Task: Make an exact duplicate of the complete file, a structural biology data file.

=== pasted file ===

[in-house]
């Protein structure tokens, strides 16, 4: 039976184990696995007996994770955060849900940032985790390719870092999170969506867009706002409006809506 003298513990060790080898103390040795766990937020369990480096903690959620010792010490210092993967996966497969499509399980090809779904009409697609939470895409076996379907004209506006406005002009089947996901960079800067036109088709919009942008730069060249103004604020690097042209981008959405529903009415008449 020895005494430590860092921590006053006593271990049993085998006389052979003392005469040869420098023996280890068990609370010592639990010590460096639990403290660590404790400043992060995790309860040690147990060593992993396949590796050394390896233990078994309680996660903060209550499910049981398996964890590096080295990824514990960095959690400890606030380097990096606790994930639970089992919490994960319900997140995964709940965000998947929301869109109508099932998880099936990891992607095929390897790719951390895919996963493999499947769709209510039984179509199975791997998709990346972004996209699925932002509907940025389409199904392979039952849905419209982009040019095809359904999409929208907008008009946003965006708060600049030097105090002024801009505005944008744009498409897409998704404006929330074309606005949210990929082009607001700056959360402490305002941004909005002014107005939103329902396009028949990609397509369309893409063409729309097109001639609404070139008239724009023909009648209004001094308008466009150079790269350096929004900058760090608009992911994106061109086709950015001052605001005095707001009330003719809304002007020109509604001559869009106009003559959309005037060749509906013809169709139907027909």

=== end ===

[in-house]
């Protein structure tokens, strides 16, 4: 039976184990696995007996994770955060849900940032985790390719870092999170969506867009706002409006809506 003298513990060790080898103390040795766990937020369990480096903690959620010792010490210092993967996966497969499509399980090809779904009409697609939470895409076996379907004209506006406005002009089947996901960079800067036109088709919009942008730069060249103004604020690097042209981008959405529903009415008449 020895005494430590860092921590006053006593271990049993085998006389052979003392005469040869420098023996280890068990609370010592639990010590460096639990403290660590404790400043992060995790309860040690147990060593992993396949590796050394390896233990078994309680996660903060209550499910049981398996964890590096080295990824514990960095959690400890606030380097990096606790994930639970089992919490994960319900997140995964709940965000998947929301869109109508099932998880099936990891992607095929390897790719951390895919996963493999499947769709209510039984179509199975791997998709990346972004996209699925932002509907940025389409199904392979039952849905419209982009040019095809359904999409929208907008008009946003965006708060600049030097105090002024801009505005944008744009498409897409998704404006929330074309606005949210990929082009607001700056959360402490305002941004909005002014107005939103329902396009028949990609397509369309893409063409729309097109001639609404070139008239724009023909009648209004001094308008466009150079790269350096929004900058760090608009992911994106061109086709950015001052605001005095707001009330003719809304002007020109509604001559869009106009003559959309005037060749509906013809169709139907027909």